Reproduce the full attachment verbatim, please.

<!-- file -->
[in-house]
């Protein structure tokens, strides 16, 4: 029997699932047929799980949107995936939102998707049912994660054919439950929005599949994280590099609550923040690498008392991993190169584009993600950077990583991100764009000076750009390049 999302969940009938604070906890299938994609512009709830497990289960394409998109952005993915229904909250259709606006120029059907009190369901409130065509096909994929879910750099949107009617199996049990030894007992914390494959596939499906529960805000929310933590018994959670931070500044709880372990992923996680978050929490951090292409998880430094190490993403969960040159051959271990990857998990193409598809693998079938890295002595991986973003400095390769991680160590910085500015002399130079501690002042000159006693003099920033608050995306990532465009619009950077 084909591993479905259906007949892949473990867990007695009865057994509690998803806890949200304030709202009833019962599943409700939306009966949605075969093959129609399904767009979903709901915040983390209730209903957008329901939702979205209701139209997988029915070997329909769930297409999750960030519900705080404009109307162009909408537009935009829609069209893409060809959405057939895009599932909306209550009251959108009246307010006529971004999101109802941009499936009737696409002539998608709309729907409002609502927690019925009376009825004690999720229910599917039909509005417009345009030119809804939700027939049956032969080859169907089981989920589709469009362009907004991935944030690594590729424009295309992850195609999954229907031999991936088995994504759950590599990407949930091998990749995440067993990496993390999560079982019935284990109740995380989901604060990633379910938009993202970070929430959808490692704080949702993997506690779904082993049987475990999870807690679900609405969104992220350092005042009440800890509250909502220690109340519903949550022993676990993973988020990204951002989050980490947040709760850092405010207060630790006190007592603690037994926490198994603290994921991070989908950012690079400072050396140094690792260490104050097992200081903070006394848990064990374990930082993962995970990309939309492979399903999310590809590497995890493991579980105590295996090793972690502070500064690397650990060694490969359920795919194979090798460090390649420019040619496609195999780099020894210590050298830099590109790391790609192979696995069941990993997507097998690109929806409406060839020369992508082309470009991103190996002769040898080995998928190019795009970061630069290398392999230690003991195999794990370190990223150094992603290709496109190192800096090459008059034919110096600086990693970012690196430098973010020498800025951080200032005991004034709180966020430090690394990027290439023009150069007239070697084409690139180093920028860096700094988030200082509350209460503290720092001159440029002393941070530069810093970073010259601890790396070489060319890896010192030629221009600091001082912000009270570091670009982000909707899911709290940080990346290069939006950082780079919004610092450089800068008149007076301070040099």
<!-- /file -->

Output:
[in-house]
């Protein structure tokens, strides 16, 4: 029997699932047929799980949107995936939102998707049912994660054919439950929005599949994280590099609550923040690498008392991993190169584009993600950077990583991100764009000076750009390049 999302969940009938604070906890299938994609512009709830497990289960394409998109952005993915229904909250259709606006120029059907009190369901409130065509096909994929879910750099949107009617199996049990030894007992914390494959596939499906529960805000929310933590018994959670931070500044709880372990992923996680978050929490951090292409998880430094190490993403969960040159051959271990990857998990193409598809693998079938890295002595991986973003400095390769991680160590910085500015002399130079501690002042000159006693003099920033608050995306990532465009619009950077 084909591993479905259906007949892949473990867990007695009865057994509690998803806890949200304030709202009833019962599943409700939306009966949605075969093959129609399904767009979903709901915040983390209730209903957008329901939702979205209701139209997988029915070997329909769930297409999750960030519900705080404009109307162009909408537009935009829609069209893409060809959405057939895009599932909306209550009251959108009246307010006529971004999101109802941009499936009737696409002539998608709309729907409002609502927690019925009376009825004690999720229910599917039909509005417009345009030119809804939700027939049956032969080859169907089981989920589709469009362009907004991935944030690594590729424009295309992850195609999954229907031999991936088995994504759950590599990407949930091998990749995440067993990496993390999560079982019935284990109740995380989901604060990633379910938009993202970070929430959808490692704080949702993997506690779904082993049987475990999870807690679900609405969104992220350092005042009440800890509250909502220690109340519903949550022993676990993973988020990204951002989050980490947040709760850092405010207060630790006190007592603690037994926490198994603290994921991070989908950012690079400072050396140094690792260490104050097992200081903070006394848990064990374990930082993962995970990309939309492979399903999310590809590497995890493991579980105590295996090793972690502070500064690397650990060694490969359920795919194979090798460090390649420019040619496609195999780099020894210590050298830099590109790391790609192979696995069941990993997507097998690109929806409406060839020369992508082309470009991103190996002769040898080995998928190019795009970061630069290398392999230690003991195999794990370190990223150094992603290709496109190192800096090459008059034919110096600086990693970012690196430098973010020498800025951080200032005991004034709180966020430090690394990027290439023009150069007239070697084409690139180093920028860096700094988030200082509350209460503290720092001159440029002393941070530069810093970073010259601890790396070489060319890896010192030629221009600091001082912000009270570091670009982000909707899911709290940080990346290069939006950082780079919004610092450089800068008149007076301070040099």